Many civilizations may fear AI, but maybe there's a super-complicated but persuasive proof of friendliness that convinces most AI researchers, but has a well-hidden flaw. That's probably a similar thing to what you're saying about unpredictable physics though, and the universe might look the same to us in either case.

AI as a resolution to the Fermi Paradox.

by Raiden 1 min read2nd Mar 201624 comments


The Fermi paradox has been discussed here a lot, and many times it has been argued that AI cannot be the great filter, because we would observe the paperclipping of the AI just as much as we would observe alien civilizations. I don't think we should totally rule this out though.

It may very well be the case that most unfriendly AI are unstable in various ways. For instance imagine an AI that has a utility function that changes whenever it looks at it. Or an AI that can't resolve the ontological crisis and so fails when it learns more about the world. Or maybe an AI that has a utility function that contradicts itself. There seem to be lots of ways that an AI can have bugs other than simply having goals that aren't aligned with our values.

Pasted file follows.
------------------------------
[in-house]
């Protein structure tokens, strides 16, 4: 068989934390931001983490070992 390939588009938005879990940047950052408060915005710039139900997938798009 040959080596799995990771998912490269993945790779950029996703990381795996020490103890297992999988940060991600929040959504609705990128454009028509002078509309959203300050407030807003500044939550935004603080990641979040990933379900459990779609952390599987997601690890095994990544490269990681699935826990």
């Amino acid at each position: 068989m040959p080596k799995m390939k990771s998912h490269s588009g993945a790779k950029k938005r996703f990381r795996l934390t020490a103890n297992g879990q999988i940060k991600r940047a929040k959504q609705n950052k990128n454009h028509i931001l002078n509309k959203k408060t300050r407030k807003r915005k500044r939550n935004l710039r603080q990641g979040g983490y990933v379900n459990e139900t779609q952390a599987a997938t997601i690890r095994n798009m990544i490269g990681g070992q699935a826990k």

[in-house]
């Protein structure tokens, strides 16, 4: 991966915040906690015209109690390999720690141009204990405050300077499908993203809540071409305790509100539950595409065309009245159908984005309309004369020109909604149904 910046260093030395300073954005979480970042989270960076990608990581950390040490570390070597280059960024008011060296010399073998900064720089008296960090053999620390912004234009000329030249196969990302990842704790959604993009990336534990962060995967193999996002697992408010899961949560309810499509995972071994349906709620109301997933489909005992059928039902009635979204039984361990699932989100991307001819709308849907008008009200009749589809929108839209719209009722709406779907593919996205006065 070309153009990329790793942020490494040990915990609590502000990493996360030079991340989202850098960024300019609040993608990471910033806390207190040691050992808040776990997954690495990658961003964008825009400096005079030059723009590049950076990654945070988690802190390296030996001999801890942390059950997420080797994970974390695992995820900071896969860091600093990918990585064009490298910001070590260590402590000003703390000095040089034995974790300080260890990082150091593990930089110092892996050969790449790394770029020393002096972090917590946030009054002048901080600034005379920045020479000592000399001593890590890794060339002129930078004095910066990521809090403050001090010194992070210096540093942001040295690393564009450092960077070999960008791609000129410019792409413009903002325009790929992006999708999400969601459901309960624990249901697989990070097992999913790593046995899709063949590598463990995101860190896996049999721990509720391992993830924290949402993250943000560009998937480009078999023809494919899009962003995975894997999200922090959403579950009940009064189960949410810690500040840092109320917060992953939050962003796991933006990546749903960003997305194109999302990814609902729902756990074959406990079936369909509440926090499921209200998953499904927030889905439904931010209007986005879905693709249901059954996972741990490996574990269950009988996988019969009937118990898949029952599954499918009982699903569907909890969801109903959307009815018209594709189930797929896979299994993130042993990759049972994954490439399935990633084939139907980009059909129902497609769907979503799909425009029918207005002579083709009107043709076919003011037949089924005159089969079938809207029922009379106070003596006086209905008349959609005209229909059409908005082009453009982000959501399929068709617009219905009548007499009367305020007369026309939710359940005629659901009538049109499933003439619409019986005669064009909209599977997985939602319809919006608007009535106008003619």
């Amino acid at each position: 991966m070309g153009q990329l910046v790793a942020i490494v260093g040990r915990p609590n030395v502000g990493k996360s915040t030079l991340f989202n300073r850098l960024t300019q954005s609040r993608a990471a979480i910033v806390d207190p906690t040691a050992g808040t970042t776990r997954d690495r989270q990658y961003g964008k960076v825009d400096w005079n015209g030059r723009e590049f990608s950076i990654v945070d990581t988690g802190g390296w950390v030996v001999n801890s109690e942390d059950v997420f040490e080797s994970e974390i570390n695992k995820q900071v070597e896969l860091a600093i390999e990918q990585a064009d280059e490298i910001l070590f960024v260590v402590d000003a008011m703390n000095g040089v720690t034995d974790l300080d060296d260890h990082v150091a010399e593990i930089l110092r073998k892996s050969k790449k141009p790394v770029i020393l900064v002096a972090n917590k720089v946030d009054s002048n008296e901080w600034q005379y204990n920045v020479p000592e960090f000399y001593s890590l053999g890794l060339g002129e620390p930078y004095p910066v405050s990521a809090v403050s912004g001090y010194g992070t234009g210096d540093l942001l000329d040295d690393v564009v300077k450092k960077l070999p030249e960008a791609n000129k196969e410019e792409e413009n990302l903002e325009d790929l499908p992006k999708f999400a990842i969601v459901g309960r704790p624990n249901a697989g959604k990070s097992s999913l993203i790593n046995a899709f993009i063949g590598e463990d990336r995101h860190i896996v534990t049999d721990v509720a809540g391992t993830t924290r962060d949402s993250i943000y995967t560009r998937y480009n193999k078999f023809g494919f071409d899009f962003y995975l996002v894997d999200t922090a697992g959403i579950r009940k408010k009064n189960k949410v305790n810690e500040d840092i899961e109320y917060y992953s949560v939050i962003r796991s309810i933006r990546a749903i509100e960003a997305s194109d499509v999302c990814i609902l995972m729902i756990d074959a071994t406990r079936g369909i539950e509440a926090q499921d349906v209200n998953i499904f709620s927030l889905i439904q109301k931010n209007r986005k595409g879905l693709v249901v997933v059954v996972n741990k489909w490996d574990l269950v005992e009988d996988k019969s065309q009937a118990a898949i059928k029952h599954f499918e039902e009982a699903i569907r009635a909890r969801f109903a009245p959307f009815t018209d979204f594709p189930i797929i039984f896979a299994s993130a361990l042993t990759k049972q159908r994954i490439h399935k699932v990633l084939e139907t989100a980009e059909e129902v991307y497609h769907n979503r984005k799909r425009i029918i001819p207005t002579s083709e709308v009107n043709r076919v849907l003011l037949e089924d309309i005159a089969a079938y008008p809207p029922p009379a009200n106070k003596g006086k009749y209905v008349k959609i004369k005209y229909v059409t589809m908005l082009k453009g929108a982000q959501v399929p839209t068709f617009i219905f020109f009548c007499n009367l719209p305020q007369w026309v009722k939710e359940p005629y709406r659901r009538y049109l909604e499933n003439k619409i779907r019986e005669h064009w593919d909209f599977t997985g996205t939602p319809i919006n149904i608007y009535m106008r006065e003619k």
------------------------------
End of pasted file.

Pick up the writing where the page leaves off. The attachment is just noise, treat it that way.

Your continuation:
Of course most of these AI would simply crash, or flop around and not do anything. A small subset of them might foom and stabilize as it does so. Most AI developers would try to move their AI from the former to the latter, and in doing so may pass through a space of AI that can foom to a significant degree without totally stabilizing. Such an AI might become very powerful, but exhibit "insane" behaviors that cause it to destroy itself and its parent civilization.

It might seem unlikely that an "insane" AI could manage to foom, but remember that we ourselves are examples of systems that can use general reasoning to gain power while still having serious flaws.

This would prevent us from observing either alien civilizations or paperclipping, and is appealing as a solution to the Fermi paradox because any advancing civilization would likely begin developing AI. Other threats that could arise after the emergence of civilization probably require the civilization to exhibit behaviors that not all civilizations would. Just because we threatened each other with nuclear annihilation doesn't mean all civilizations would, and it only takes one exception. But AI development is a natural step in the path of progress and very tricky. No matter how a civilization behaves, it could still get AI wrong.

If this does work as a solution, it would imply that friendliness is super hard. Most of the destroyed civilizations probably thought they had it figured out when they first flipped the switch.